A model performing a variation of the lower back stretch. (Photo by TerenceKearns.com)
Anterior pelvic tilt may sound like some horrible bone disease, but it's actually a fairly common problem with posture. In fact, according to some fitness people and gym teachers, it may even be the most common postural deviation.
What is anterior pelvic tilt?
In anatomical terms, "anterior" refers to the "front" side of the body (the side your face is on), and "pelvic tilt" means that the pelvis is tilted to one side. In this case, the tilt is towards the front, like in the image below:
As you can see, the spine is naturally slightly curved, but in anterior pelvic tilt the curve is excessive compared to a neutral posture. According to some physiotherapists, a desirable tilt is 0-5 degrees in men and 7-10 degrees in women. You can estimate your tilt by standing with your back against the wall and measuring how much space is between your lower back and the wall. If you can fit one hand in there you're fine. If you can fit a couple of wine bottles you're in trouble.
But what exactly is the problem with the anterior pelvic tilt? Well, for one thing, it doesn't make your posture look very good – at least not if you're a guy. If you're a woman, you may be able to pull it off. An arched back is considered a feminine trait, after all. Still, there's no need to go overboard, because the second reason to avoid (excessive) anterior pelvic tilt is that it causes lower back pain, especially with old age. Besides, a protruding belly doesn't look good on anyone.
Identifying the muscles that need fixing
There are several good articles out there with intricate anatomical descriptions of the interplay between muscles related to pelvic tilt, so I'll skip the details here and just give a brief overview. The gist is that not using certain muscles eventually causes other muscles to overcompensate, which leads to some muscles becoming lengthened and weak and other muscles short and stiff. Here's a list of things that typically lead to anterior pelvic tilt (or characteristics of anterior pelvic tilt; it's difficult to say what causes what):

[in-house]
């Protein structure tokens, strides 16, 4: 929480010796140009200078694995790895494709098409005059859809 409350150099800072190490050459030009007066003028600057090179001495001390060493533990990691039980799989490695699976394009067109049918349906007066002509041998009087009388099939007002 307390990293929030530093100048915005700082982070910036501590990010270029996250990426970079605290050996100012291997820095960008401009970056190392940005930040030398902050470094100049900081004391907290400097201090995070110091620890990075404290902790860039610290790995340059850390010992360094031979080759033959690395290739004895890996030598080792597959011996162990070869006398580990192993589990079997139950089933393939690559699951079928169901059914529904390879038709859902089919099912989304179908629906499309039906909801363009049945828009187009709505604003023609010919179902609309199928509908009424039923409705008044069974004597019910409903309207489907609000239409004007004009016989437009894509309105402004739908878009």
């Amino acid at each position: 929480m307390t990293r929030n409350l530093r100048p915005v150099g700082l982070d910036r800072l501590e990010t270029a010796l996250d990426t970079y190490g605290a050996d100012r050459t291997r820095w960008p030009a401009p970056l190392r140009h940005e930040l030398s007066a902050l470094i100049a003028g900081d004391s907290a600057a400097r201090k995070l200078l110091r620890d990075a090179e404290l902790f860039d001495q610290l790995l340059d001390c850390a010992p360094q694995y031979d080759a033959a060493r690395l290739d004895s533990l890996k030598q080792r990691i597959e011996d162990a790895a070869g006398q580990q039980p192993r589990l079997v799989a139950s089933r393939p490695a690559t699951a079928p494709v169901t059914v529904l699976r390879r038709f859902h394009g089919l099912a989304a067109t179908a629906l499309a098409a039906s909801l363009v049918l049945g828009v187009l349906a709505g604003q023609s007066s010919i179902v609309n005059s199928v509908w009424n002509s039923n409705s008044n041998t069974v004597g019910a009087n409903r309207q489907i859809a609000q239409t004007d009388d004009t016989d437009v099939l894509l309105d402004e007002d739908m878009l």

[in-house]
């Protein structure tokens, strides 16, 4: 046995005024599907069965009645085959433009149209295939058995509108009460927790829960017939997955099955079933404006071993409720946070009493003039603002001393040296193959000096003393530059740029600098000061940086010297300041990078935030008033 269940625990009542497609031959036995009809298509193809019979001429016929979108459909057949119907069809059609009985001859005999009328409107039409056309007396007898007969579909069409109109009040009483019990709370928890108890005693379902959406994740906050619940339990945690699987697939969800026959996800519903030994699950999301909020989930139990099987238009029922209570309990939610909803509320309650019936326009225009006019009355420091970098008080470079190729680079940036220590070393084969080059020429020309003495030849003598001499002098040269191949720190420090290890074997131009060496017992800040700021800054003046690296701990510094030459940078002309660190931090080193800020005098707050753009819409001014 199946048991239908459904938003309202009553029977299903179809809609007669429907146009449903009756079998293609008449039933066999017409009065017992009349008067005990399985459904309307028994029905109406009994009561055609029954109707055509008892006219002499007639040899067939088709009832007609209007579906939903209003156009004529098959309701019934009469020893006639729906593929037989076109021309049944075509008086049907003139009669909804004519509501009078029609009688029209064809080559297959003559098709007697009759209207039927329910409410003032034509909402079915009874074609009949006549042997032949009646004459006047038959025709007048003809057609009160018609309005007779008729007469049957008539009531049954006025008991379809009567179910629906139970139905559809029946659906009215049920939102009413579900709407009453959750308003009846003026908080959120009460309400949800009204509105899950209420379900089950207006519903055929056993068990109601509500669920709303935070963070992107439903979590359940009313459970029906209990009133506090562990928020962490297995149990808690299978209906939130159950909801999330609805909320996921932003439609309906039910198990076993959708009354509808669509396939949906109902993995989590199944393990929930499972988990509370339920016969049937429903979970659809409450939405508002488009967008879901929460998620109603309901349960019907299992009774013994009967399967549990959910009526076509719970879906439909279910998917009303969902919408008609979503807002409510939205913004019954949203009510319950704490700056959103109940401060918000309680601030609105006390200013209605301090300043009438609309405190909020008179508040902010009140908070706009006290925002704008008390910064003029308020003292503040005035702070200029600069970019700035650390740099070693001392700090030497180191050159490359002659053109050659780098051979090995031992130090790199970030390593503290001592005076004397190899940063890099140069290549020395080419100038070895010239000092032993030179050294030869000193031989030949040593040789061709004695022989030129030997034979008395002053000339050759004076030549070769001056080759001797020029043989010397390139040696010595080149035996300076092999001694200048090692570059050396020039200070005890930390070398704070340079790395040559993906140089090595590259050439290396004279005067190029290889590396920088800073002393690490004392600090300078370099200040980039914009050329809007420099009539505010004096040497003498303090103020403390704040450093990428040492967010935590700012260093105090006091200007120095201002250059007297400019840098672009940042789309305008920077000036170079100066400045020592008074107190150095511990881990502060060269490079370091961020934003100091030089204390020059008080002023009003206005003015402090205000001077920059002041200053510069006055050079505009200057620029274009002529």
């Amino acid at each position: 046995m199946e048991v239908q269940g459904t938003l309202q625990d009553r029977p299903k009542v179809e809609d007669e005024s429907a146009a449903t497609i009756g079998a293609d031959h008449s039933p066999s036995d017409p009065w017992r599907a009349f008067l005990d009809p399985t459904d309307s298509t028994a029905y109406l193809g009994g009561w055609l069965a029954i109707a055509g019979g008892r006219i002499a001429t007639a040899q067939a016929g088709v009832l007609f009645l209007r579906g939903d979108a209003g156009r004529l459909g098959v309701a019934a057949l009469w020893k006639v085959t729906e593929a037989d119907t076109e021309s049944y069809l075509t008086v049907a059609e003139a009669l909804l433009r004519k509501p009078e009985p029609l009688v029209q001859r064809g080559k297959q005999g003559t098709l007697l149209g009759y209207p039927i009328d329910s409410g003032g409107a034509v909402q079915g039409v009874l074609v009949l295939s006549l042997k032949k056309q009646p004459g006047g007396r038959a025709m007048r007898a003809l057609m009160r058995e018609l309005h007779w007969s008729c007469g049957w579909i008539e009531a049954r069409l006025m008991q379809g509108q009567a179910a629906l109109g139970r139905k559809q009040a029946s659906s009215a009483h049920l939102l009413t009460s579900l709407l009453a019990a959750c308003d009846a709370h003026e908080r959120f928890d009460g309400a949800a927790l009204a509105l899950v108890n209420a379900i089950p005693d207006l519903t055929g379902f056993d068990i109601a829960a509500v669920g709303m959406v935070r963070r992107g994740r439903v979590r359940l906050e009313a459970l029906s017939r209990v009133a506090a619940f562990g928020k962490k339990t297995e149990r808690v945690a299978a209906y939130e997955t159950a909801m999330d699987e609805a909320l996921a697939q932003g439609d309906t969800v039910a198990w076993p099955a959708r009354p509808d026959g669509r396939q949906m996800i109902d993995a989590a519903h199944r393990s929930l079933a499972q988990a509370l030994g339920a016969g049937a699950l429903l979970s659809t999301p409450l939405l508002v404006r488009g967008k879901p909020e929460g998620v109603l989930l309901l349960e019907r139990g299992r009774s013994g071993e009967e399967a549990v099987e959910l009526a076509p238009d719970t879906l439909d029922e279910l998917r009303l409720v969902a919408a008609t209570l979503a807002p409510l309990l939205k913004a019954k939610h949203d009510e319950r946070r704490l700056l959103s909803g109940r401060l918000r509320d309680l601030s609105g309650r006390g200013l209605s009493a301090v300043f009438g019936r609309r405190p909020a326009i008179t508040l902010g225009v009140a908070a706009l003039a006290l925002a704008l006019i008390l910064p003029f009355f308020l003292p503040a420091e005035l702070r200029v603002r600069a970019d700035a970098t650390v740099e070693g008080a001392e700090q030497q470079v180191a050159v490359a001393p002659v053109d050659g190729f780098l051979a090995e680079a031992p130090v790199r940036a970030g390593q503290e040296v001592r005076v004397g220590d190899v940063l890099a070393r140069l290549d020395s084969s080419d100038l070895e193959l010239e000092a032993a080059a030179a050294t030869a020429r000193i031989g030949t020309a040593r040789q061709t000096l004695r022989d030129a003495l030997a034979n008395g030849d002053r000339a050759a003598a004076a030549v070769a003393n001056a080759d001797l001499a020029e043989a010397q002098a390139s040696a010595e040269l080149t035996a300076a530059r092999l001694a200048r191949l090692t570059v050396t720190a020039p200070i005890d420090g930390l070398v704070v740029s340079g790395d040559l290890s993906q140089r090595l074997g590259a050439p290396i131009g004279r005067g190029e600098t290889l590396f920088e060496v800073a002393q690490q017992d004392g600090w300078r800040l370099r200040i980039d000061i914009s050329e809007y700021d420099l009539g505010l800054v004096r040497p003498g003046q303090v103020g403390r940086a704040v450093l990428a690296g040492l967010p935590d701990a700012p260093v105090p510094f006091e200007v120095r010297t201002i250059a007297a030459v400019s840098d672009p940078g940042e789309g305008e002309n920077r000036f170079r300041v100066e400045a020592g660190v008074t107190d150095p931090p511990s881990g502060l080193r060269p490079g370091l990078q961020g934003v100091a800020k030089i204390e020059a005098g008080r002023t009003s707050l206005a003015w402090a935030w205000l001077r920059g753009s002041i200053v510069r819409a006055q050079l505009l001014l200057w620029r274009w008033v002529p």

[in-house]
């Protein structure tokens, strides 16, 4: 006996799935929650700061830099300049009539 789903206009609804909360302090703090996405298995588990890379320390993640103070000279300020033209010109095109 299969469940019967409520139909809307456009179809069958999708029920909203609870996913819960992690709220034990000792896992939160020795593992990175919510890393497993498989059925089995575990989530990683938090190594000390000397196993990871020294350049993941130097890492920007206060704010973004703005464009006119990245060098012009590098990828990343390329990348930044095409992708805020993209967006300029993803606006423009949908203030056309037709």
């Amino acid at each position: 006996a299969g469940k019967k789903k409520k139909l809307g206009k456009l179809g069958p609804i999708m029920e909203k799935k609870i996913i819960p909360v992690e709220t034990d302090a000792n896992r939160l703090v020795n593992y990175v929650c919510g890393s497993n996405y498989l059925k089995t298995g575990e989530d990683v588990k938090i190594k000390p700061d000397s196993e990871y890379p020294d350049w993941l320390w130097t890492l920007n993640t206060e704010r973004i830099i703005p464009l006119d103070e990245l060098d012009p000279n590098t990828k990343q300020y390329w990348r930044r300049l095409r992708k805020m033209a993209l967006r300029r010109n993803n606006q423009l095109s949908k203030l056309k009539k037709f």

- Lengthened (weak) hamstrings
- Lengthened (weak) abdominals
- Lengthened (weak) glutes
- Shortened (tight) erector spinae
- Shortened (tight) hip flexors
The erector spinae (or spinal erectors) is a group of muscles in the back that supports the spine. Finally, hip flexors are a group of muscles near the pelvis that move the hip forward during walking and running.
Exercises for correcting anterior pelvic tilt
To fix the problem and bring the pelvic tilt back to normal levels, a set of exercises that target these issues is needed. In essence, we need to do two things:
- Make the hamstrings, deeper abdominals and glutes stronger
- Stretch the spinal erectors and hip flexors
Exercise 1: Glute bridge
This exercise, also known as supine hip extension or pelvic lift, strengthens both the glutes and the hamstrings. Here's the basic way to do it:
One variation of the exercise is to straighten one leg so that only one foot is on the ground, hold for a while and then do the same with the other leg.
Exercise 2: Front and side plank
Plank exercises are good for making the abdominal muscles stronger. In contrast to sit-ups, which mainly affect the superficial muscles, planks target the deeper muscles. In addition to the usual front plank where both feet and elbows are on the ground, you can do side planks: